Explore Plants

Share

Ask Mr. Smarty Plants

Ask Mr. Smarty Plants is a free service provided by the staff and volunteers at the Lady Bird Johnson Wildflower Center.

Search Smarty Plants
    
 

Can't find the answer in our existing FAQs, submit a question to Mr. Smarty Plants.
Need help with plant identification, visit the plant identification page.

rate this answer
Not Yet Rated

Monday - May 04, 2009

From: Euless, TX
Region: Southwest
Topic: Seed and Plant Sources
Title: Yaupons not showing berries in Euless, TX
Answered by: Barbara Medford

QUESTION:

From all I have read, Possumhaw holly is supposed to have berries only on the female. However I have been told and read conflicting things about whether you must have both a male & female in order for the female to berry. Our yard already has several yaupon holly in it, but none of them have berried since we bought the house two years ago. Since we are buying the possumhaw as a winter berry source for birds, we want to be sure that it does have berries.

ANSWER:

You are actually talking about two species of the Ilex genus, Ilex decidua (possumhaw) and Ilex vomitoria (yaupon). As you might guess from the Latin name "decidua," the first species is deciduous. However, as they mature, these plants are covered with gorgeous orange-red berries all winter long, and are beautiful even bare of leaves. You say that the plants were in your yard when you bought your house, which means they might have had berries previously. The problem is, members of the Ilex genus are dioecious; that is, only the female bushes have berries, but there must be a male of the same species and blooming at the same time within about 40 feet of the female in order for the female to have berries. Bees are the pollinators, and sometimes will pollinate a plant grown in a yard with pollen they have gathered in the "wild" or in some other yard. 

So, there are two possibilities, all your shrubs are male or they are female, were purchased and planted with berries on them, and no male of the same species is in the area. The second is the strongest possibility, as nurseries commonly carry only females of berry-producing plants, because that is what everyone wants. The plants were probably shipped by a grower to the nursery where they were purchased after they had been pollinated and were showing berries. It is very difficult to differentiate between male and female bushes when they are not berrying, so the nurseries will sometimes tell you that "yaupons all have berries," as demonstrated by their plants on sale, which are all females. To make things even more complex, most commercially available yaupons are propagated vegetatively, by cloning, and all are cloned from female plants.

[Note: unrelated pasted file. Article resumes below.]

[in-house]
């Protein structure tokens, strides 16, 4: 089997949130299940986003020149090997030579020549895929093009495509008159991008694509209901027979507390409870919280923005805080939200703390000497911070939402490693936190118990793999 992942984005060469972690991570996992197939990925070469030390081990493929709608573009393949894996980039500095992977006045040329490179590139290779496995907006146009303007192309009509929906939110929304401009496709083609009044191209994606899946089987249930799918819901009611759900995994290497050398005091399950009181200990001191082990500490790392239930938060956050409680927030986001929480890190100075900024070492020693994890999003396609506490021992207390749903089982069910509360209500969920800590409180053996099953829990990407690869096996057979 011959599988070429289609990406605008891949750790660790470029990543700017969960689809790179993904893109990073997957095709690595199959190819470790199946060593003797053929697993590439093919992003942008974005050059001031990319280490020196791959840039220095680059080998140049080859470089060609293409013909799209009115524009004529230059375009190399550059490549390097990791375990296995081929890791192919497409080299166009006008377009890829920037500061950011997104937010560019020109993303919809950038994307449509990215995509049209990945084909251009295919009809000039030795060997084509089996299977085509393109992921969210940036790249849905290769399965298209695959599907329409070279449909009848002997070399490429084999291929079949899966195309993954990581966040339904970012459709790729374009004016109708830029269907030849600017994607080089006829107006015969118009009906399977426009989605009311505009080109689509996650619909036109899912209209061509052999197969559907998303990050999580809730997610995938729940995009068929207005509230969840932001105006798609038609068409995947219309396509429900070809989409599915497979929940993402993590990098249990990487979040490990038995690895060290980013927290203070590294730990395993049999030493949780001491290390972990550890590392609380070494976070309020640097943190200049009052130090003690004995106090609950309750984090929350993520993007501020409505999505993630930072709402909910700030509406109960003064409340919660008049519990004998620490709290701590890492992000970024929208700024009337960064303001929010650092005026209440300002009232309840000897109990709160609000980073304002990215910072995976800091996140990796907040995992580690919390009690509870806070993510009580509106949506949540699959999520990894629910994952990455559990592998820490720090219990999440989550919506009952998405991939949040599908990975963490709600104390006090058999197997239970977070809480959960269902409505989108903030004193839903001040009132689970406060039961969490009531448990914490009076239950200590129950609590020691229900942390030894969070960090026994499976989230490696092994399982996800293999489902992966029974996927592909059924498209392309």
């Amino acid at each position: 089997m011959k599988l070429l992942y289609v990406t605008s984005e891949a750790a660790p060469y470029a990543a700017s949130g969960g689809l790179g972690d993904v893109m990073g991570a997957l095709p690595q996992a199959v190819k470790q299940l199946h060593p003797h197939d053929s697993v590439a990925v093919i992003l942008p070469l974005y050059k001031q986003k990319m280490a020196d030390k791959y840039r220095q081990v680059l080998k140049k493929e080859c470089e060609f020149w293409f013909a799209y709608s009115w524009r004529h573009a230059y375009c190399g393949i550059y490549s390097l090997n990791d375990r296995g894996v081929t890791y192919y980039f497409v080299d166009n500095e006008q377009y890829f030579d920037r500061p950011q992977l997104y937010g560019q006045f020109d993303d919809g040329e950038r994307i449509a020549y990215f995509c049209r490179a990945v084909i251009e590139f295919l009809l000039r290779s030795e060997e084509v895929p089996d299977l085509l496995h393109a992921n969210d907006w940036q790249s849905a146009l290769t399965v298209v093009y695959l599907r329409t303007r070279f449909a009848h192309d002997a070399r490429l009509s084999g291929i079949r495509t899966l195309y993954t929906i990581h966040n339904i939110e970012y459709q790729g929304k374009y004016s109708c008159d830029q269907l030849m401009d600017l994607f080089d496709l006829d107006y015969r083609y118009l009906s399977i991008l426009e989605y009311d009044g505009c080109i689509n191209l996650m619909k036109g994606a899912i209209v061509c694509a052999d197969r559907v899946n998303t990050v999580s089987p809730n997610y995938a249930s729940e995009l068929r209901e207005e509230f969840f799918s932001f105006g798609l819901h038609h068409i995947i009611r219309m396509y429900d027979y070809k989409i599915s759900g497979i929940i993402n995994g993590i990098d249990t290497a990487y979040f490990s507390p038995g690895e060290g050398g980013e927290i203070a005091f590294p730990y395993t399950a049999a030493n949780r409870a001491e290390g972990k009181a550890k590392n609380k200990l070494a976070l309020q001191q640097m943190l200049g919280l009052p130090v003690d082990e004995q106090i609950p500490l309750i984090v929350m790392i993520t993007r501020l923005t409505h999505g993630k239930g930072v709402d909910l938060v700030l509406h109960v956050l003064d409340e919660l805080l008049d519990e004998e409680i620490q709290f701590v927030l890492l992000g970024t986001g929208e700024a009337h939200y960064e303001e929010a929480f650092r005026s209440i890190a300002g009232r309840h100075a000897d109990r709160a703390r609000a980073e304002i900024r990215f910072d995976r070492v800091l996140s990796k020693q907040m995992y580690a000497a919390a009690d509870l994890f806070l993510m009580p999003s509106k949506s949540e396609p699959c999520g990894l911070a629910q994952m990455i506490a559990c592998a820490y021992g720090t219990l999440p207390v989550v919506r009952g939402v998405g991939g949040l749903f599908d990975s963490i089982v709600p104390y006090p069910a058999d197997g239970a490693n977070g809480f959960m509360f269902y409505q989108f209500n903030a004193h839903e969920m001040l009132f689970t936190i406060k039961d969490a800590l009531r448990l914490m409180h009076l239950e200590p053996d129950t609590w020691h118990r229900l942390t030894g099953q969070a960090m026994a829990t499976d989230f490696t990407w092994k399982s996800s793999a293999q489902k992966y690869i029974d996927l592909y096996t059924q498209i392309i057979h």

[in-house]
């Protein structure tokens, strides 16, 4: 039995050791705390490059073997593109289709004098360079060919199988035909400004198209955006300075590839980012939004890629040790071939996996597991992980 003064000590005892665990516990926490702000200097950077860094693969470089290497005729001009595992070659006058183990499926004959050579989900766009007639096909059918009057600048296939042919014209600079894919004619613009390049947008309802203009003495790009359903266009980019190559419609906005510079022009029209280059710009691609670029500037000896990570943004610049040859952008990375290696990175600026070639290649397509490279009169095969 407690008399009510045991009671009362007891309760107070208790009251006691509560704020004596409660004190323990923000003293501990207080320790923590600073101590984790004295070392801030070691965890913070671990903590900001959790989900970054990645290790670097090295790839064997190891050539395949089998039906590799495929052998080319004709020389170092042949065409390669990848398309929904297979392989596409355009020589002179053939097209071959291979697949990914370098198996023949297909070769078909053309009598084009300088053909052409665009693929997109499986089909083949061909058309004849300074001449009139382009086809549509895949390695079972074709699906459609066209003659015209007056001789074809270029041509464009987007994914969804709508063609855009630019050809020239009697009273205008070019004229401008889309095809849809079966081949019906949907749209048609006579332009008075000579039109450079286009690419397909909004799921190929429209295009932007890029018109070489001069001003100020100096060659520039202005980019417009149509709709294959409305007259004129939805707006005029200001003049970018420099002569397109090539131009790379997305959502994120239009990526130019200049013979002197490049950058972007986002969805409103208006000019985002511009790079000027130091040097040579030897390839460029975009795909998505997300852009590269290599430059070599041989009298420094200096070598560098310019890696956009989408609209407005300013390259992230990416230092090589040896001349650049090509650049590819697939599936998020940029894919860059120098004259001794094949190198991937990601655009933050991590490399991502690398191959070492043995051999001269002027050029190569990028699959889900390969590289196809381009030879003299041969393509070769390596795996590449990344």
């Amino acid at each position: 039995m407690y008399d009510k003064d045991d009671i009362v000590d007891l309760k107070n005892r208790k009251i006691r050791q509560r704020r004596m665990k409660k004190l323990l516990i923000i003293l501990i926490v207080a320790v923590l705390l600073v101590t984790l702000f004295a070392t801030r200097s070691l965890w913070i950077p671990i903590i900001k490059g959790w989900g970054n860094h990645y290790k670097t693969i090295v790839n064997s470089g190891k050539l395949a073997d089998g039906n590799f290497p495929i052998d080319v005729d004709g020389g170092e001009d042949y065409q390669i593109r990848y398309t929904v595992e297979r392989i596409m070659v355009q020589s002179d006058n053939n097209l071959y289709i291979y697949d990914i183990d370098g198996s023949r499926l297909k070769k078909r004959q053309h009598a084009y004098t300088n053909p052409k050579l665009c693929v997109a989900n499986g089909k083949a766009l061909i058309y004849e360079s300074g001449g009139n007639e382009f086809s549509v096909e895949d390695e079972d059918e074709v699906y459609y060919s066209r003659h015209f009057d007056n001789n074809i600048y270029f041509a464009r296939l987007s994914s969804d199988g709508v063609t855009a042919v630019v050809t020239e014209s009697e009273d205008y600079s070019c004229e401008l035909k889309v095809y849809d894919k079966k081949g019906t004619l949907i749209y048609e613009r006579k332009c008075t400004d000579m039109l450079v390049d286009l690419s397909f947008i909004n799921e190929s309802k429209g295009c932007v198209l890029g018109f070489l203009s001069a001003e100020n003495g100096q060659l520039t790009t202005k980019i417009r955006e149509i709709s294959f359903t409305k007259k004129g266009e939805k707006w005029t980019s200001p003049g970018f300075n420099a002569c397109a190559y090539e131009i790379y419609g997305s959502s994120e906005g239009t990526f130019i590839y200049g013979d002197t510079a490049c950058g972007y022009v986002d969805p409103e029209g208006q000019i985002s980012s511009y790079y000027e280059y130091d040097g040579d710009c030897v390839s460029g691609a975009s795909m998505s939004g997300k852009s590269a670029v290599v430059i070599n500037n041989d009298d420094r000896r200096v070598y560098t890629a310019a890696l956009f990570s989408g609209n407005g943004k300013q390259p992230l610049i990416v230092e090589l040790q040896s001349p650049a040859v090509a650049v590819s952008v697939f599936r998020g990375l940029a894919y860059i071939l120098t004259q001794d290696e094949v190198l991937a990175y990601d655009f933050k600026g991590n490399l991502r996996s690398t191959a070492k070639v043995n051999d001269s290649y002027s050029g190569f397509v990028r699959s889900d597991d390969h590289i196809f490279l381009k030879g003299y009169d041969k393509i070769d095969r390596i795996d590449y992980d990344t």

If the yaupons in your yard are deciduous, you have Ilex decidua (possumhaw), which indeed are a great source for attracting birds. If you go to the nursery to buy some more, they will no doubt have berries on them, so they are female, too. You will have to do some detective work, and insist that the nursery find a couple of male plants (one or two will take care of pollinating a lot of females) of the same species. The growers, at least, have to have had males in the growing area for the two or three years the plants were being readied for shipment and sale, so that they would indeed have berries.

 

 

More Seed and Plant Sources Questions

Native plant nursery
July 07, 2005 - I want to grow wildflower starts for tough-to-grow plants for retail and commercial sale. And I prefer organic, but, jeez, one step at a time. Any guidance on the ins and outs of this business? D...
view the full question and answer

Source for sensitive briar in Austin
October 06, 2009 - My husband, young son and I are beginning a landscaping project at my son's school where they have a colorwheel garden. Our section is the green section. There are already some plants in the plot and...
view the full question and answer

Donation of seeds of Silphium Terebinthinaceum to India
October 03, 2009 - Hi, I am located in India. I am planning to plant Silphium Terebinthinaceum in my garden in India. Please let me know who can donate me seeds to India. I need 20-30 seeds.
view the full question and answer

Sources for native plants astragalus and acerola
May 12, 2005 - Where can I get a plant of astragalus as well as acerola?
view the full question and answer

Source for Native and Adapted Landscape Plants: an Earthwise Guide for Central Texas
March 18, 2010 - Do you know where I could get a copy of the publication, "Native and Adapted Landscape Plants: An Earthwise Guide for Central Texas"? I believe this was a joint effort between the City of Austin an...
view the full question and answer

Smarty Plants's Facebook profile Support the Wildflower Center by Donating Online or Becoming a Member today.

Mr. Smarty Plants wants you to be his Facebook friend. Click the Facebook icon to add yourself to Mr. Smarty Plants list of friends.